the violence of rural (re)construction (2): hoodlum government

In everyday conversation, forced evictions and demolitions are thought to be widespread.
However, except through site visits and conversations with local people it is difficult to ascertain which cities are most widely affected because there is a moratorium on reporting about actual cases. The Chinese media “reports happy things and not things that cause worry (报喜不报忧)”. In a situation like Meizhou this means that it is easy to find building plans and economic projections, but nearly impossible (except through more privatized forms of communication such as blogs and we chat) to find any reportage on actual events in real time.

The silence about the actual situation not only isolates vulnerable communities from larger social help, but also obfuscates the government’s role in the process. In a word, because there is no independent source of news, there is also no way of confidently reading a situation. Rumors fly, fear spreads, and the expression “hoodlum government (流氓政府)” is used when people know that they are being threatened in the name of a government program, but do not know if those threatening them are members of the police force, a particular government bureau, or actual thugs-for-hire.

Unfortunately, with respect to rural construction (乡建), hoodlum government is supposed to be the norm rather than the exception because we’ve stopped giving the government the benefit of the doubt.

Reported detained are: Gu Zhengqi (古正q奇) and Gu Wenchang (古文昌). Villagers barricaded the road into their village to prevent bulldozers from entering. The barricade stretched between Gu Zhengqi and Ge Wenchang’s neighboring houses.

Reports of hoodlum government in Meizhou include:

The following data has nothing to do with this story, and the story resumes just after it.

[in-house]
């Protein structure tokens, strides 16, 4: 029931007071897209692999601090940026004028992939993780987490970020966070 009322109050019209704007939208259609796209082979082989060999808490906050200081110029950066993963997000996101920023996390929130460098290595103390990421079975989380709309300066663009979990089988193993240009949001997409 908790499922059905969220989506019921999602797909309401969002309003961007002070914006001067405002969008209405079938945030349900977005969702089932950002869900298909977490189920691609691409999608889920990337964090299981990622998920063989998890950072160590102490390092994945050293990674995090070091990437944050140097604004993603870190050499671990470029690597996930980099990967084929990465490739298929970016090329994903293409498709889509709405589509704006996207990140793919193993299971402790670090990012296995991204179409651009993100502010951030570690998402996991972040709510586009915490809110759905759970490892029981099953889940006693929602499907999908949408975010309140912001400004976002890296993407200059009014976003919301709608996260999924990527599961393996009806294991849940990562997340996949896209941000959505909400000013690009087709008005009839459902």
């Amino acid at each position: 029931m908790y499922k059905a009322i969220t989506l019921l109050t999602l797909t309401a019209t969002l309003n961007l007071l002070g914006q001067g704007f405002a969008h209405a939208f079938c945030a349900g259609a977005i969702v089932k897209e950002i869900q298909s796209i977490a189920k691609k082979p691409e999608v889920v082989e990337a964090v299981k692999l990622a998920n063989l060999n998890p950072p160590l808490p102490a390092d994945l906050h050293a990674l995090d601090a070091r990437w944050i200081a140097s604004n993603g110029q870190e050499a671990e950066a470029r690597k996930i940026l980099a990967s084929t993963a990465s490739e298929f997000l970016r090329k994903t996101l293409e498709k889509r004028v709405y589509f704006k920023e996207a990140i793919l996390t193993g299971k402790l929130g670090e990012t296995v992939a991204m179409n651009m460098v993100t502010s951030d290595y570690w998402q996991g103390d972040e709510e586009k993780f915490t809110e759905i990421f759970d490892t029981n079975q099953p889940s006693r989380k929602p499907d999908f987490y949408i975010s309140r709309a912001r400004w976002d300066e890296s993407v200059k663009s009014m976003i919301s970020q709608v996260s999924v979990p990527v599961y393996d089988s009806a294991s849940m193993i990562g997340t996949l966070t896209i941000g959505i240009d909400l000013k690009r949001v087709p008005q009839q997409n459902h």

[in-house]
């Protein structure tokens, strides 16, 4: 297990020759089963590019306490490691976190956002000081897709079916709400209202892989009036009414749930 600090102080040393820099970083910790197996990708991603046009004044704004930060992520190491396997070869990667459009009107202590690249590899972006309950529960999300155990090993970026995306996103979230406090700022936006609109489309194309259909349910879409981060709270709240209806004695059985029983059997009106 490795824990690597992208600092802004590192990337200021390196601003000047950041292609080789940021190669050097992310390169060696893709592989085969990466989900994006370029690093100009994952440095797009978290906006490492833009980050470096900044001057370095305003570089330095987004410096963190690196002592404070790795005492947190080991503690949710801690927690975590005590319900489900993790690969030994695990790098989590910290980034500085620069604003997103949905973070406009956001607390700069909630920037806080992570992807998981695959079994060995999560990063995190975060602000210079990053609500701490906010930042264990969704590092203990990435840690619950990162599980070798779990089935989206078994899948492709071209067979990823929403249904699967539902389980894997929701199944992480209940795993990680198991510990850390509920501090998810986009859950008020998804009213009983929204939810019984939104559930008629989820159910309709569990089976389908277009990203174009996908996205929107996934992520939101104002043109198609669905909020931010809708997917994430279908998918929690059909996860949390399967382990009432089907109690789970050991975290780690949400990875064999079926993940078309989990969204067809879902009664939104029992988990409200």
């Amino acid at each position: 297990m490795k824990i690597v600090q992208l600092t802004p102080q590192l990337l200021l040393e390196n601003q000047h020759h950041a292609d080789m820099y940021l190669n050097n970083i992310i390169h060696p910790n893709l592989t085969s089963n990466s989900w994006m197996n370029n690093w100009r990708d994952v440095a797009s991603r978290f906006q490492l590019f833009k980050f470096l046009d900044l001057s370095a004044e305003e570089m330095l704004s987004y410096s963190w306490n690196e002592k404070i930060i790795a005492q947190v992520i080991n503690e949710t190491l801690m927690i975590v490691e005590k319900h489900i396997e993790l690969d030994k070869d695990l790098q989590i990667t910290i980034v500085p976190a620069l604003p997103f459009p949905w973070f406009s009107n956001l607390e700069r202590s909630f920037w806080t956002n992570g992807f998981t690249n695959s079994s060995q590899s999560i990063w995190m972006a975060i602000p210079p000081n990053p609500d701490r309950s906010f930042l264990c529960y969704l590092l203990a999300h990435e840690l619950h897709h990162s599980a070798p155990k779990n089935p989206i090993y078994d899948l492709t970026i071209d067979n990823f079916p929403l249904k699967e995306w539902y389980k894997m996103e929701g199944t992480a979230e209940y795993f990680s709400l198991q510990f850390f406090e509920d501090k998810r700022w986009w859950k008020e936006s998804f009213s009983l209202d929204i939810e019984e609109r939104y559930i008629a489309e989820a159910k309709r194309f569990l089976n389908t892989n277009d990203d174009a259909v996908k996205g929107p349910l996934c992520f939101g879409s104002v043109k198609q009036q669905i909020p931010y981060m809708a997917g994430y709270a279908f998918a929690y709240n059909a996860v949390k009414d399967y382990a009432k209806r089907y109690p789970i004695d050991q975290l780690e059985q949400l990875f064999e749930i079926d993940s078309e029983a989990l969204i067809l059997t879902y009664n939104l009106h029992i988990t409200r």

1. Threatening to have a student’s college acceptance revoked if the head of house doesn’t sign over property rights;

2. Allowing for the destruction or decay of houses because there is no compensation for unusable buildings;

3. At the same time, preventing villagers from repairing their homes;

4. Refusing to give fair compensation for property when villagers do negotiate;

5. Filling in waterways to create roads. This gives government officials and their proxies access to villages and makes it impossible to maintain rice paddies, which require regulated inundation and drainage;

6. Disrupting village elections and appointing grassroots level leaders who support government policy;

And 7. Destroying villagers’ cellphones, cameras and recorders to prevent documentation of the process, which in turn also makes reporting on the situation a “he said, she said situation”.

Below are images from our trip to Meizhou. Villagers hold pictures of detained family members and receipts for hospital care after a beating. They are standing in front of there houses or where their houses used to stand. The documents show a villager appraisal of his home and government response. The standard rebuttal, “too expensive”.

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The other five entries in this series are:

Part I/ Meizhou: The Violence of Rural (re)Construction

Part III/ Meizhou: Living Genealogies

Part IV/ Meizhou: What Gets Preserved

Part V/ Meizhou: Lessons from Shenzhen

Meizhou VI/ Meizhou: Selected Translations

shenzhen government online

Many readers come to this site looking for resources to learn about Shenzhen. In fact, as part of its efforts to make government more transparent, the Municipality has uploaded many of the key documents, which can be downloaded. The government’s main site is 深圳政府在线. Two of the sites that I find useful are:

深圳市规划和国土资源委员会 (for urban plans, including city and district level)

深圳统计局 (for statistics)

Also, to get a sense of what’s happening closer to ground level, the District governments all have virtual portals, which are differently helpful.

The six districts are: 盐田罗湖福田南山龙岗、and 宝安. The new districts (defined) are 大鹏坪山龙华、and 光明.

And a map of the territory: